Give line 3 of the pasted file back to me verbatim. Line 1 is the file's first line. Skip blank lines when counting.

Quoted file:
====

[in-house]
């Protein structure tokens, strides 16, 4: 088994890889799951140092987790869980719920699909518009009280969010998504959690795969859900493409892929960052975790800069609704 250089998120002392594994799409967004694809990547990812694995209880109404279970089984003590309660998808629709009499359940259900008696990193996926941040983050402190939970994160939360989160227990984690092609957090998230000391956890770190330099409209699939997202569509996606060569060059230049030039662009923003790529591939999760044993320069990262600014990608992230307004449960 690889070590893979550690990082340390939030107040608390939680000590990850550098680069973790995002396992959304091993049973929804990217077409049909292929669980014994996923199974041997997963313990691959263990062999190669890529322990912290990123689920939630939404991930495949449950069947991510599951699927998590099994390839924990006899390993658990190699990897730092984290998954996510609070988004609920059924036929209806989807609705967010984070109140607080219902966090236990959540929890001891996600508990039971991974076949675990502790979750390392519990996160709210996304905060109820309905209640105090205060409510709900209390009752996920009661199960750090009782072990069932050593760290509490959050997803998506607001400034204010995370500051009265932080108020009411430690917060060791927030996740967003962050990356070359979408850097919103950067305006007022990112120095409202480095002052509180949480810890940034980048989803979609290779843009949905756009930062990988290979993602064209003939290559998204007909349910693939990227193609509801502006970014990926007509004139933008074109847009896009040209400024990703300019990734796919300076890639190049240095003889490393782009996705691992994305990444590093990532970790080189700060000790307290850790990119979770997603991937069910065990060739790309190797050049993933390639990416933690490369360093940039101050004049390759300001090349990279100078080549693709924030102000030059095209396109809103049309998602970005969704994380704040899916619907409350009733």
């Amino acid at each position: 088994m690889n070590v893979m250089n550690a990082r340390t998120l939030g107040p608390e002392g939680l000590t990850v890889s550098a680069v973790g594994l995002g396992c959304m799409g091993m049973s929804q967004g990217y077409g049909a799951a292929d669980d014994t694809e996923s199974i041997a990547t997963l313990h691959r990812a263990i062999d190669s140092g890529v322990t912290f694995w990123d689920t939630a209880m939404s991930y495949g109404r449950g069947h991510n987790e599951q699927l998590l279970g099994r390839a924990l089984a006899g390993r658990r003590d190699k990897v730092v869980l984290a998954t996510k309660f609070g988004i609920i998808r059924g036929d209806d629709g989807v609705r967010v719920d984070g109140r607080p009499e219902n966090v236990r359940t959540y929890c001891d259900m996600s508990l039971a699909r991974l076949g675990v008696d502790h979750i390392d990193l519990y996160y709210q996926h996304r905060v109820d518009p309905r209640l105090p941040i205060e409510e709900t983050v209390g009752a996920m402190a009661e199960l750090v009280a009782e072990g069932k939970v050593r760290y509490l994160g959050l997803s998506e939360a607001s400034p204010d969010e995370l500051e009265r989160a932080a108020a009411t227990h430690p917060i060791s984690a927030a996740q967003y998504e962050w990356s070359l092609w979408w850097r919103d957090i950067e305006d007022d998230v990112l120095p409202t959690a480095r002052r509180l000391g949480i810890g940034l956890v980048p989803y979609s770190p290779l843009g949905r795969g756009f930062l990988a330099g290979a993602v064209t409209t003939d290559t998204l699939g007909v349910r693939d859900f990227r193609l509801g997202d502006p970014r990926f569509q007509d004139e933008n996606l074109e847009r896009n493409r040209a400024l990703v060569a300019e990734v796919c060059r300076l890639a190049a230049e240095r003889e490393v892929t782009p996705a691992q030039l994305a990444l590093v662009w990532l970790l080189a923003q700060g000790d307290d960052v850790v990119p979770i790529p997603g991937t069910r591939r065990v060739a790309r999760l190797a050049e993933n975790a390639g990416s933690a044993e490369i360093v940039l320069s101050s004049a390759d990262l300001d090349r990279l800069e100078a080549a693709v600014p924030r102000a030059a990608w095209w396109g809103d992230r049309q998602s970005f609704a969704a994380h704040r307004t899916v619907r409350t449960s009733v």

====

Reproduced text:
């Amino acid at each position: 088994m690889n070590v893979m250089n550690a990082r340390t998120l939030g107040p608390e002392g939680l000590t990850v890889s550098a680069v973790g594994l995002g396992c959304m799409g091993m049973s929804q967004g990217y077409g049909a799951a292929d669980d014994t694809e996923s199974i041997a990547t997963l313990h691959r990812a263990i062999d190669s140092g890529v322990t912290f694995w990123d689920t939630a209880m939404s991930y495949g109404r449950g069947h991510n987790e599951q699927l998590l279970g099994r390839a924990l089984a006899g390993r658990r003590d190699k990897v730092v869980l984290a998954t996510k309660f609070g988004i609920i998808r059924g036929d209806d629709g989807v609705r967010v719920d984070g109140r607080p009499e219902n966090v236990r359940t959540y929890c001891d259900m996600s508990l039971a699909r991974l076949g675990v008696d502790h979750i390392d990193l519990y996160y709210q996926h996304r905060v109820d518009p309905r209640l105090p941040i205060e409510e709900t983050v209390g009752a996920m402190a009661e199960l750090v009280a009782e072990g069932k939970v050593r760290y509490l994160g959050l997803s998506e939360a607001s400034p204010d969010e995370l500051e009265r989160a932080a108020a009411t227990h430690p917060i060791s984690a927030a996740q967003y998504e962050w990356s070359l092609w979408w850097r919103d957090i950067e305006d007022d998230v990112l120095p409202t959690a480095r002052r509180l000391g949480i810890g940034l956890v980048p989803y979609s770190p290779l843009g949905r795969g756009f930062l990988a330099g290979a993602v064209t409209t003939d290559t998204l699939g007909v349910r693939d859900f990227r193609l509801g997202d502006p970014r990926f569509q007509d004139e933008n996606l074109e847009r896009n493409r040209a400024l990703v060569a300019e990734v796919c060059r300076l890639a190049a230049e240095r003889e490393v892929t782009p996705a691992q030039l994305a990444l590093v662009w990532l970790l080189a923003q700060g000790d307290d960052v850790v990119p979770i790529p997603g991937t069910r591939r065990v060739a790309r999760l190797a050049e993933n975790a390639g990416s933690a044993e490369i360093v940039l320069s101050s004049a390759d990262l300001d090349r990279l800069e100078a080549a693709v600014p924030r102000a030059a990608w095209w396109g809103d992230r049309q998602s970005f609704a969704a994380h704040r307004t899916v619907r409350t449960s009733v």